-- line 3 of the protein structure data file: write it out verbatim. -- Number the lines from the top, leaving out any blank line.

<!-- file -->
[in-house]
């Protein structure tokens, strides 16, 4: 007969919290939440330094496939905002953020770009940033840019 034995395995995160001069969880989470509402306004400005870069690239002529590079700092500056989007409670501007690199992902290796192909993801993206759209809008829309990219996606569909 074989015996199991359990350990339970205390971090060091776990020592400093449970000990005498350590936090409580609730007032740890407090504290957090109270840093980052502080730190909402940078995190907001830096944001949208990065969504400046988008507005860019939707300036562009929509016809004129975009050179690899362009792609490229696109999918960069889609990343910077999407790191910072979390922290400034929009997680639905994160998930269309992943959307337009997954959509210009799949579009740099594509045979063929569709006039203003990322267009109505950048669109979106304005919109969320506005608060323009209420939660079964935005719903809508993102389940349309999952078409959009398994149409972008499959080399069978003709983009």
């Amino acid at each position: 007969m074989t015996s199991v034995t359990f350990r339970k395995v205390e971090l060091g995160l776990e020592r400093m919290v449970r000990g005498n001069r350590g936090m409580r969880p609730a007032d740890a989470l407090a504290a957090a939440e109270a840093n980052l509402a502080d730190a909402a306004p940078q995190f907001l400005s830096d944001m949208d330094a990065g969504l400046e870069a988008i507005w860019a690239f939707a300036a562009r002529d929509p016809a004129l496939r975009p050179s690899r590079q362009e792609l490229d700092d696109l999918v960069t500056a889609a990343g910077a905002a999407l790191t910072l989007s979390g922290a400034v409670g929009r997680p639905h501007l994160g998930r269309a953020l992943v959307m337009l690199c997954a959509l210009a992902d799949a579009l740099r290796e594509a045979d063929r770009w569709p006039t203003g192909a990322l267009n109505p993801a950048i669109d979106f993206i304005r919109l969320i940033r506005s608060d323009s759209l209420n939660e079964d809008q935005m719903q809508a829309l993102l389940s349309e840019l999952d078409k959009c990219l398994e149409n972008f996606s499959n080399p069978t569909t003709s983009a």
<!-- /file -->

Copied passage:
């Amino acid at each position: 007969m074989t015996s199991v034995t359990f350990r339970k395995v205390e971090l060091g995160l776990e020592r400093m919290v449970r000990g005498n001069r350590g936090m409580r969880p609730a007032d740890a989470l407090a504290a957090a939440e109270a840093n980052l509402a502080d730190a909402a306004p940078q995190f907001l400005s830096d944001m949208d330094a990065g969504l400046e870069a988008i507005w860019a690239f939707a300036a562009r002529d929509p016809a004129l496939r975009p050179s690899r590079q362009e792609l490229d700092d696109l999918v960069t500056a889609a990343g910077a905002a999407l790191t910072l989007s979390g922290a400034v409670g929009r997680p639905h501007l994160g998930r269309a953020l992943v959307m337009l690199c997954a959509l210009a992902d799949a579009l740099r290796e594509a045979d063929r770009w569709p006039t203003g192909a990322l267009n109505p993801a950048i669109d979106f993206i304005r919109l969320i940033r506005s608060d323009s759209l209420n939660e079964d809008q935005m719903q809508a829309l993102l389940s349309e840019l999952d078409k959009c990219l398994e149409n972008f996606s499959n080399p069978t569909t003709s983009a």